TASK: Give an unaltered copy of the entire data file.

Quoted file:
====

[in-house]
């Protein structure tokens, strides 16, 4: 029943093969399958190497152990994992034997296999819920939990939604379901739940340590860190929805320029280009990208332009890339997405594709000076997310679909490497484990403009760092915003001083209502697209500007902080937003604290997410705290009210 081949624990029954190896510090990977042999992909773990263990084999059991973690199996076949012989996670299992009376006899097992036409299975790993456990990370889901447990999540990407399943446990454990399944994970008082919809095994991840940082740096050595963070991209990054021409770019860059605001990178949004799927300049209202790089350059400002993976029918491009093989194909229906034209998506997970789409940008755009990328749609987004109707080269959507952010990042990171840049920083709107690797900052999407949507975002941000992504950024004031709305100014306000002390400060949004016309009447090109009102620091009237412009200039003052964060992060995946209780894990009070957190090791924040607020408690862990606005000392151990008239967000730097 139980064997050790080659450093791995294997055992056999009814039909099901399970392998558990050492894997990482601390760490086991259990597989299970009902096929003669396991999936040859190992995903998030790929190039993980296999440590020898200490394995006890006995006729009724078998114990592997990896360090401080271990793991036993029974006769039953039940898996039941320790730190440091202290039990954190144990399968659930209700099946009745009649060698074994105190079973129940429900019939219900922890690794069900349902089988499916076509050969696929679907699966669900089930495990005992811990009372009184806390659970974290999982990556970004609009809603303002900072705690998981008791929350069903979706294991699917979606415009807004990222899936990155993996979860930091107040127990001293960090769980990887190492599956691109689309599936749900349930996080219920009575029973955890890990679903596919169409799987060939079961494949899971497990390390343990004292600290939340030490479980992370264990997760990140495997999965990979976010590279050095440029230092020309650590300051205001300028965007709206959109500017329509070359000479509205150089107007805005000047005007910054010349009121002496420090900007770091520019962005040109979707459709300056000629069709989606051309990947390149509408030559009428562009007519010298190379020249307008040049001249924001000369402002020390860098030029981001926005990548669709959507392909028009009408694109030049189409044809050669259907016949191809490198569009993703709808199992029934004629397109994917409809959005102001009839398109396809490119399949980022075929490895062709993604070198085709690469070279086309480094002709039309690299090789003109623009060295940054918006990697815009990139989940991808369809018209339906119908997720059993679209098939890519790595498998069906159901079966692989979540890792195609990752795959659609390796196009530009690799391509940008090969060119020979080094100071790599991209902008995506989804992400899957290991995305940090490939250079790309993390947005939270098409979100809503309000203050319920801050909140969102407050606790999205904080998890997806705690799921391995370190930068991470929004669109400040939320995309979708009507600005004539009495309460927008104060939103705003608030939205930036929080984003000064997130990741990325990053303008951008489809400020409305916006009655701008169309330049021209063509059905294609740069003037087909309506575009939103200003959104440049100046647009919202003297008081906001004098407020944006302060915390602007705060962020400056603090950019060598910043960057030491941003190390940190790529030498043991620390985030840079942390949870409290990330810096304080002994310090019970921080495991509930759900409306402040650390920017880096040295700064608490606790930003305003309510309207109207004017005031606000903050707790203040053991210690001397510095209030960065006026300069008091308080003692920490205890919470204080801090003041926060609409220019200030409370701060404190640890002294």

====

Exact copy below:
[in-house]
């Protein structure tokens, strides 16, 4: 029943093969399958190497152990994992034997296999819920939990939604379901739940340590860190929805320029280009990208332009890339997405594709000076997310679909490497484990403009760092915003001083209502697209500007902080937003604290997410705290009210 081949624990029954190896510090990977042999992909773990263990084999059991973690199996076949012989996670299992009376006899097992036409299975790993456990990370889901447990999540990407399943446990454990399944994970008082919809095994991840940082740096050595963070991209990054021409770019860059605001990178949004799927300049209202790089350059400002993976029918491009093989194909229906034209998506997970789409940008755009990328749609987004109707080269959507952010990042990171840049920083709107690797900052999407949507975002941000992504950024004031709305100014306000002390400060949004016309009447090109009102620091009237412009200039003052964060992060995946209780894990009070957190090791924040607020408690862990606005000392151990008239967000730097 139980064997050790080659450093791995294997055992056999009814039909099901399970392998558990050492894997990482601390760490086991259990597989299970009902096929003669396991999936040859190992995903998030790929190039993980296999440590020898200490394995006890006995006729009724078998114990592997990896360090401080271990793991036993029974006769039953039940898996039941320790730190440091202290039990954190144990399968659930209700099946009745009649060698074994105190079973129940429900019939219900922890690794069900349902089988499916076509050969696929679907699966669900089930495990005992811990009372009184806390659970974290999982990556970004609009809603303002900072705690998981008791929350069903979706294991699917979606415009807004990222899936990155993996979860930091107040127990001293960090769980990887190492599956691109689309599936749900349930996080219920009575029973955890890990679903596919169409799987060939079961494949899971497990390390343990004292600290939340030490479980992370264990997760990140495997999965990979976010590279050095440029230092020309650590300051205001300028965007709206959109500017329509070359000479509205150089107007805005000047005007910054010349009121002496420090900007770091520019962005040109979707459709300056000629069709989606051309990947390149509408030559009428562009007519010298190379020249307008040049001249924001000369402002020390860098030029981001926005990548669709959507392909028009009408694109030049189409044809050669259907016949191809490198569009993703709808199992029934004629397109994917409809959005102001009839398109396809490119399949980022075929490895062709993604070198085709690469070279086309480094002709039309690299090789003109623009060295940054918006990697815009990139989940991808369809018209339906119908997720059993679209098939890519790595498998069906159901079966692989979540890792195609990752795959659609390796196009530009690799391509940008090969060119020979080094100071790599991209902008995506989804992400899957290991995305940090490939250079790309993390947005939270098409979100809503309000203050319920801050909140969102407050606790999205904080998890997806705690799921391995370190930068991470929004669109400040939320995309979708009507600005004539009495309460927008104060939103705003608030939205930036929080984003000064997130990741990325990053303008951008489809400020409305916006009655701008169309330049021209063509059905294609740069003037087909309506575009939103200003959104440049100046647009919202003297008081906001004098407020944006302060915390602007705060962020400056603090950019060598910043960057030491941003190390940190790529030498043991620390985030840079942390949870409290990330810096304080002994310090019970921080495991509930759900409306402040650390920017880096040295700064608490606790930003305003309510309207109207004017005031606000903050707790203040053991210690001397510095209030960065006026300069008091308080003692920490205890919470204080801090003041926060609409220019200030409370701060404190640890002294």